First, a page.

Answered By: Beth Ashmore
Last Updated: Sep 16, 2020     Views: 1403

These clues will help you tell the difference between books intended for a scholarly audience preferred when writing research papers) and trade publications/mass market publications that are intended for a general audience. 

1.    Book Reviews – a very good place to start when evaluating the scholarship of a book.  Locate book reviews on your book by entering the book title into MultiSearch on the library homepage. 

2.     Search WorldCat which contains the catalogs of thousands of libraries around the world as a kind of citation index by looking at the number of libraries that own the item.  If many libraries own it, it’s more likely to be well respected in the field.  This is not a certainty – it is more a “weighs in favor of”.  Looking at who owns the item can also be a clue as to its respectability that is, if mostly academic libraries own the item, it’s probably more scholarly than if mostly public libraries own it.

3.     Use Google Scholar to find book reviews and comments on your title.  Articles are from a wide variety of academic publishers, professional societies, preprint repositories and universities, as well as scholarly articles available across the web.

Furthermore, examine these elements of a published book:

  • Publisher - A good clue to a scholarly resource is its publisher. 
    • Books from publishers specializing in the field will tend to be of better quality textually then those that don’t.
    • An examination of the publisher’s Web site can be extremely valuable in discovering the type of material predominantly published by them.  Look for “About” and a “Mission Statement”
    • Consider how long they’ve been in business? Do they provide services to academia?
    • Check the publisher’s organizational or denominational affiliation with Writer’s Market, Literary Market Place and Christian Writers' Market Guide
    •  Books published by a university press will tend to be more academically sound than those published by trade publishers. For example, if a book on education is published by Harvard Univ. Press, what kind of reputation does Harvard have in its school of education--does it even have a school of education? If so, it is probably trustworthy, all the more if their school of education has a very high reputation in itself.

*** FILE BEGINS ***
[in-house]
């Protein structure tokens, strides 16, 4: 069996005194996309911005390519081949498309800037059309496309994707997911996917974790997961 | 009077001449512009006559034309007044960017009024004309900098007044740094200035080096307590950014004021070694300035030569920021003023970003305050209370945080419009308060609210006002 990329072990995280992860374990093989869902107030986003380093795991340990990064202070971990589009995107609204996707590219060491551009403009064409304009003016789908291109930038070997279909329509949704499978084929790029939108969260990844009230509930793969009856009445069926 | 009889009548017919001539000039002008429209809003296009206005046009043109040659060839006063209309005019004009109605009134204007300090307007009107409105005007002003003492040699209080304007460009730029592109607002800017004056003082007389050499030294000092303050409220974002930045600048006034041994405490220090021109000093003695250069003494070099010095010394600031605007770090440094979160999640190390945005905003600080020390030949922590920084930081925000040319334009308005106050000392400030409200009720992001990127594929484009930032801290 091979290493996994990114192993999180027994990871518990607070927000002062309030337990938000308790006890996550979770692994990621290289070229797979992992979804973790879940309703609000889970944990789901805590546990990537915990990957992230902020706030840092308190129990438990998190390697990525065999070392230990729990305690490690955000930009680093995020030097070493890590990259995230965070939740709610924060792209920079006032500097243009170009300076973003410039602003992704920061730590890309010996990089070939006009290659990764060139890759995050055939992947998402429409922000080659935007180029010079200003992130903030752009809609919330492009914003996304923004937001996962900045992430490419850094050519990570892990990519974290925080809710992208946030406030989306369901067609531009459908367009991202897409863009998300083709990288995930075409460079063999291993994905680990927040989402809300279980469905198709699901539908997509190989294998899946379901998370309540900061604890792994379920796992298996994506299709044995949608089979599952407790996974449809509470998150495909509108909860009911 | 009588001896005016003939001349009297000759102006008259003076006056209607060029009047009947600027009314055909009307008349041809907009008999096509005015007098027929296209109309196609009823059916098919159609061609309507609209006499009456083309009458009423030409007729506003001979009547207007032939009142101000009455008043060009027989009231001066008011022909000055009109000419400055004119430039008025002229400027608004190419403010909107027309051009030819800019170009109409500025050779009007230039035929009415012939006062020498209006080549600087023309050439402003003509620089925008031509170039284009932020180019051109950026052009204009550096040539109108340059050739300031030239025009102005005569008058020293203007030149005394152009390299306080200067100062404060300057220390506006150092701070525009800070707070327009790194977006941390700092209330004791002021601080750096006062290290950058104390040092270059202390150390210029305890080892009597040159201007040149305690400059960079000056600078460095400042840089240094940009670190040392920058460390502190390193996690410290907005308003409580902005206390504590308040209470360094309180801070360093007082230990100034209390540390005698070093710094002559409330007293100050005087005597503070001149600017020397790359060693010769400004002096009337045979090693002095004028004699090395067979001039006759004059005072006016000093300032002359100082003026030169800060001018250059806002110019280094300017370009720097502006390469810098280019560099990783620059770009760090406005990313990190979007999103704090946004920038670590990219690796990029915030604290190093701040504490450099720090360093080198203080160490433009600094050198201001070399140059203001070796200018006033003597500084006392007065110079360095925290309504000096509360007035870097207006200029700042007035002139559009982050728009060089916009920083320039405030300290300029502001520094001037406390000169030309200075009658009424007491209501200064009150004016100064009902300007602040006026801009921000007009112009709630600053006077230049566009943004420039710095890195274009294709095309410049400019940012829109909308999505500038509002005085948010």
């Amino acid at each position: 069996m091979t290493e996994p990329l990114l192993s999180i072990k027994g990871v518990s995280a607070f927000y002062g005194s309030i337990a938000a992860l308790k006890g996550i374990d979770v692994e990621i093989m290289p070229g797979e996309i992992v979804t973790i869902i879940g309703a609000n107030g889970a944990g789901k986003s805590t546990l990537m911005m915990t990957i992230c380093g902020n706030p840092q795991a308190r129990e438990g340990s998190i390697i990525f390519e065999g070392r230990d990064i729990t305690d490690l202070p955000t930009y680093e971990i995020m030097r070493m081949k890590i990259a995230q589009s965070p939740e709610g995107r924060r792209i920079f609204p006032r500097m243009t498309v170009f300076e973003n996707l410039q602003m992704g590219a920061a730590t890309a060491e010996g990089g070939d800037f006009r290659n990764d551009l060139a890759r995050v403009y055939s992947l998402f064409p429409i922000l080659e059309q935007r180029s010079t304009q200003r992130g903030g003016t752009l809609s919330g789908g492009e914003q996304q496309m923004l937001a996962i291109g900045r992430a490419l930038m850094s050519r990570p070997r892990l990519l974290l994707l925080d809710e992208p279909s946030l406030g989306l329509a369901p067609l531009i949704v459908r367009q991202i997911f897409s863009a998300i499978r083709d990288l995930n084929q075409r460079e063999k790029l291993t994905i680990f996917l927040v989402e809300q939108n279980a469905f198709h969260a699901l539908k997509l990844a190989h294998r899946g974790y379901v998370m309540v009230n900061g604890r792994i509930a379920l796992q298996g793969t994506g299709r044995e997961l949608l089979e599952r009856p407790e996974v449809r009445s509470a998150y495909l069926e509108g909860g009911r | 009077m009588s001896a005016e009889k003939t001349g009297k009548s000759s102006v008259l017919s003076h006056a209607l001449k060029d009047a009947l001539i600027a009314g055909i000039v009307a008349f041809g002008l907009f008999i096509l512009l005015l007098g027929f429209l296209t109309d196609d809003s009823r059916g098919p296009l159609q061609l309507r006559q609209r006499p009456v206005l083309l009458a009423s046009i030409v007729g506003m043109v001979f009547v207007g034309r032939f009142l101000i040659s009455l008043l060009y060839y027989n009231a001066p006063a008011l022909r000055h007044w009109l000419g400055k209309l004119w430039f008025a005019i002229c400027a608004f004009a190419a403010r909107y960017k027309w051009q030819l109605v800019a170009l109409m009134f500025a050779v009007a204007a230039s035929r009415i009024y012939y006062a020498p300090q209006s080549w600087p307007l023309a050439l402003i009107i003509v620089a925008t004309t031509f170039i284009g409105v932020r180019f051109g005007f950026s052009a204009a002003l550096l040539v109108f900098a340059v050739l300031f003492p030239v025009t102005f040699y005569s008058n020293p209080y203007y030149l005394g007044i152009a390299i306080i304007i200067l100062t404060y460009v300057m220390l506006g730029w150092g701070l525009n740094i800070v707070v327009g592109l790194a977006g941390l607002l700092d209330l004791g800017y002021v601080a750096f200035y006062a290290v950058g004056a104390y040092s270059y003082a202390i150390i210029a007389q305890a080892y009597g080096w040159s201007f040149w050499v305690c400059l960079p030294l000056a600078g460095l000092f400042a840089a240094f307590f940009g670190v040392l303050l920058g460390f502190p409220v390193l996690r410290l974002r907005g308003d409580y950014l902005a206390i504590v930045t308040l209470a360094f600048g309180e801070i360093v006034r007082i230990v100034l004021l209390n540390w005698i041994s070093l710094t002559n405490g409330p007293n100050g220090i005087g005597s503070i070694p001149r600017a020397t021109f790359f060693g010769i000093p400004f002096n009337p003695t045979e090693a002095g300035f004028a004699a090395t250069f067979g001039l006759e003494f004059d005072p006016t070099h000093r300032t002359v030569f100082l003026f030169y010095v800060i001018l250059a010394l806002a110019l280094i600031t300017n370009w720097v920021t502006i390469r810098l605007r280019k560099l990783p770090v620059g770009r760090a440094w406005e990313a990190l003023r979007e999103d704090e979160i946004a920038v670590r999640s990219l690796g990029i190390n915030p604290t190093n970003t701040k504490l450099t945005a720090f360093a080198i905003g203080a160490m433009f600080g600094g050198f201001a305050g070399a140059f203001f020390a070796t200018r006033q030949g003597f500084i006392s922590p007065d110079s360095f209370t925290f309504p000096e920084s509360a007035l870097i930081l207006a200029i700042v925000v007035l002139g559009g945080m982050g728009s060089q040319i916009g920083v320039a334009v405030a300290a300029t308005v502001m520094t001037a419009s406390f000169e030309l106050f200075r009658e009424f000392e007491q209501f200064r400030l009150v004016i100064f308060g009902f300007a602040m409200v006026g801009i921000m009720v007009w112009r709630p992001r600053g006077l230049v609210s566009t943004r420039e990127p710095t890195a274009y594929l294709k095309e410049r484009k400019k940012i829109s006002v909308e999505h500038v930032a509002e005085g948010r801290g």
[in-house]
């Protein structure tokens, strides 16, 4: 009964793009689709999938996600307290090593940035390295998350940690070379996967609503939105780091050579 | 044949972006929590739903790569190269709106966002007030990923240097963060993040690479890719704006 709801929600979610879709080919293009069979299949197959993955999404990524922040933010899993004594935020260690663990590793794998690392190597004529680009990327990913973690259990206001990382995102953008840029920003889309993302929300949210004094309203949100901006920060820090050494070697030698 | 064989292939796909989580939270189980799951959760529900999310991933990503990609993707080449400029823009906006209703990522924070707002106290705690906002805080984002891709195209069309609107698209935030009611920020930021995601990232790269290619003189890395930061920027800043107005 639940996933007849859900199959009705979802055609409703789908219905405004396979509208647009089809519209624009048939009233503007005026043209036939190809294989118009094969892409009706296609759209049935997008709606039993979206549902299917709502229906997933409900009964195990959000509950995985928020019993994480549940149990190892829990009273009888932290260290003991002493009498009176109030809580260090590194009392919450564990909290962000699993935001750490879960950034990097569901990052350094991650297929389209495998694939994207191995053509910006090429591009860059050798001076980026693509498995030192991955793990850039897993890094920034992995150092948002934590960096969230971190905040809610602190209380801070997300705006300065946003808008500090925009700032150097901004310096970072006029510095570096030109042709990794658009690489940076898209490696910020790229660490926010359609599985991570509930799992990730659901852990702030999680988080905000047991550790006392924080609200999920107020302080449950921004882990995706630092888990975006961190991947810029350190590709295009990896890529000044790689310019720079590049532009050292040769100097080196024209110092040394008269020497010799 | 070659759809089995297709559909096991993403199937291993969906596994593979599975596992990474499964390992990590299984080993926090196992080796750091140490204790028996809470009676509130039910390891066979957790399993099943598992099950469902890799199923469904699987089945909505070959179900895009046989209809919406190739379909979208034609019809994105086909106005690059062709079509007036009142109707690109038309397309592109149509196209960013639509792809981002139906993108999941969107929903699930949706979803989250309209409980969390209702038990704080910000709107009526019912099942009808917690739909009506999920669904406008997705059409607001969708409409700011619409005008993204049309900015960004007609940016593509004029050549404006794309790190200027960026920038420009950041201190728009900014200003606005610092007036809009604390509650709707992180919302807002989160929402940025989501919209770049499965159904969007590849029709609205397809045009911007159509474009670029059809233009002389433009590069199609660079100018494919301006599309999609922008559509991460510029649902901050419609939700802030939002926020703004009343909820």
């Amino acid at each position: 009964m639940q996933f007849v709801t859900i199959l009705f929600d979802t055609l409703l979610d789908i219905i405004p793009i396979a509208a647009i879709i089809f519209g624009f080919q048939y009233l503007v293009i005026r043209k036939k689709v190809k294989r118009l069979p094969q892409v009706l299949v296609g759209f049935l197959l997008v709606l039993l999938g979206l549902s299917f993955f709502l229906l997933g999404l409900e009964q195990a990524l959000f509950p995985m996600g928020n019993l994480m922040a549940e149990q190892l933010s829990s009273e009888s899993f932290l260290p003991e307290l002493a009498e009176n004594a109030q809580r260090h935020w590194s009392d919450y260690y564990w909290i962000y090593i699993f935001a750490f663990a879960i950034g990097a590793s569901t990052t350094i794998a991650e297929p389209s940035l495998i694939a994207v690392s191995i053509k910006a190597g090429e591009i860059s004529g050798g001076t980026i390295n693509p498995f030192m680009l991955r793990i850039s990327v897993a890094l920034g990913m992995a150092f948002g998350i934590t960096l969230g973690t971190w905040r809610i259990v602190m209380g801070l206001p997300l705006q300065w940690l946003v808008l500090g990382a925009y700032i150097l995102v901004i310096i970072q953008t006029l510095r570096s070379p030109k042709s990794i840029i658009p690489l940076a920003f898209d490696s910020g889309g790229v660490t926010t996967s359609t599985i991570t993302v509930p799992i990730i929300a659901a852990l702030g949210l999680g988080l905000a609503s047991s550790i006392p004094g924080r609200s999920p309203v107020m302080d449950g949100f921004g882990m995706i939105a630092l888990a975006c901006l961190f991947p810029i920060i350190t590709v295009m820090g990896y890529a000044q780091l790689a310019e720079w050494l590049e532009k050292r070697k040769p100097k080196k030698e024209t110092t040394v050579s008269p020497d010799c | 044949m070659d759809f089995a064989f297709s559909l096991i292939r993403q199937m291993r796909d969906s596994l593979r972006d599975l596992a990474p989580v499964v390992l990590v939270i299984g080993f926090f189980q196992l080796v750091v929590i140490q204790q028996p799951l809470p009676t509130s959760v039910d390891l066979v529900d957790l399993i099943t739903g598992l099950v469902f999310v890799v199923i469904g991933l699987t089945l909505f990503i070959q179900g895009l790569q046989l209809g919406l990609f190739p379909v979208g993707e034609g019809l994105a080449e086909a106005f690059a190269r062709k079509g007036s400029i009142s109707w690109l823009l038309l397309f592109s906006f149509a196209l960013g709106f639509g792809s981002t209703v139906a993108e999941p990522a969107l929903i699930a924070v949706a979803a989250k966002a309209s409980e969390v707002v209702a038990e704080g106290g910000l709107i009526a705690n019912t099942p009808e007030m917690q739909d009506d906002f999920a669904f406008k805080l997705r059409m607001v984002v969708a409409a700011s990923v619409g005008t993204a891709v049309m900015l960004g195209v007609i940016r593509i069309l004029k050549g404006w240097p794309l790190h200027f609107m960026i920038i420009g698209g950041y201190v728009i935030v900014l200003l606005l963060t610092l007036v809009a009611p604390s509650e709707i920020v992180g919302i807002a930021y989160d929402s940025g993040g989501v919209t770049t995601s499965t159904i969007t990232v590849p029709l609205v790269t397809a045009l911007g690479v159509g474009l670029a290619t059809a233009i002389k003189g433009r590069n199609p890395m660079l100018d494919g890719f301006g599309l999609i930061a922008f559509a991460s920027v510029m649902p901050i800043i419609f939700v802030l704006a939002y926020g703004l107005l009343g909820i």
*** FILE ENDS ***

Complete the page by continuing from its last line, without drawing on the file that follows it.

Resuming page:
• Author/creator - One means of identifying reputable author is to investigate his/her AUTHORITY with regard to the subject being published.
    • What are his/her credentials that give him/her authority to speak on the topic?  Is his/her educational background and/or life experience consistent with the topic of the work? To do this you will need to get some background information on the author: biographical, educational, professional experience and affiliations.   It is very likely the author will have a Web site, blog, Facebook account etc. These can be helpful sources of background information on the author as can the Web site of the institution or organization where s/he is employed.
    • Find out if s/he is recognized by other scholars in the field.  This is can be ascertained by word-of-mouth; talking to scholars in the field; experience in research and in the field.  But you can also do this by tracking the references cited in each resource that you find. This involves the systematic application of the research strategy “using sources to find others sources”.  In academia it is a generally accepted principle that the more often a work is cited the more reputable it is.  Knowing the frequency of works cited can help determine which ones are considered to be more valuable.  Tracing references cited is not only a good way to ascertain the reputation of an author or a work, it is also an excellent means of arriving at the original primary text. Again keep in mind the reliability of an author or a work based only on citation frequency is NOT an absolute certainty -- it still requires critical thinking on your part; evaluate the original work and verify the accuracy of quotes and references.
    •  Cited References and Bibliography –  Cited references are an excellent indication of the scholarship of a work.  Look for cited references or at least a bibliography in the work itself.  Most books intended for a scholarly audience contain citations and a bibliography, while books intended for a general audience do not.  Also, consider who is being cited. Are the cited sources primary sources? How frequently are the cited references cited elsewhere? Has any one cited the work being evaluated and is this perhaps the primary source?

4.     Content – examine these aspects of the work to assist in evaluating the scholarship of a work:

  • Accuracy:  how does the information compare with other works on the subject?
  • Biases:  all authors are biased, but scholarly works tend to reflect the results of research in the field and not propagandize.
  • Preface, Introduction, Table of Contents, Conclusion and Index:  most scholarly works will have several, if not all, of these components. Consider also how well the author lives up to his/her claims indicated in the preface, introduction and conclusion.
  • Audience appropriate: a scholarly work will be written to those with some knowledge of or ability to understand the topic under discussion. 
  • Graphics, Charts, Illustrations, etc.:  many scholarly works will have graphs, charts, illustrations, etc.

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